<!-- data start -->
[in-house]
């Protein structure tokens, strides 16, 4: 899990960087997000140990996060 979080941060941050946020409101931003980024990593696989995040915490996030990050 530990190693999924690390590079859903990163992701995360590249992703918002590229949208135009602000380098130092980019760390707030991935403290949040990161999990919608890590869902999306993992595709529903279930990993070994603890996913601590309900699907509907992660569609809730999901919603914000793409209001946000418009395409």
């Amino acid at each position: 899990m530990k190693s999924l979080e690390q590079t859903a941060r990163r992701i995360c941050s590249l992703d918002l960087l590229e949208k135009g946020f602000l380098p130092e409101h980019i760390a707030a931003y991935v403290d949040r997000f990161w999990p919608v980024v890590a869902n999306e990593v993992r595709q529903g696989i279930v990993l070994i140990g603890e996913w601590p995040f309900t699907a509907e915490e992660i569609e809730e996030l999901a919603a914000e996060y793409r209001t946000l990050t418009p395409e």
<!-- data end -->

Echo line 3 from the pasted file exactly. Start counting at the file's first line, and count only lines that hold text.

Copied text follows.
């Amino acid at each position: 899990m530990k190693s999924l979080e690390q590079t859903a941060r990163r992701i995360c941050s590249l992703d918002l960087l590229e949208k135009g946020f602000l380098p130092e409101h980019i760390a707030a931003y991935v403290d949040r997000f990161w999990p919608v980024v890590a869902n999306e990593v993992r595709q529903g696989i279930v990993l070994i140990g603890e996913w601590p995040f309900t699907a509907e915490e992660i569609e809730e996030l999901a919603a914000e996060y793409r209001t946000l990050t418009p395409e």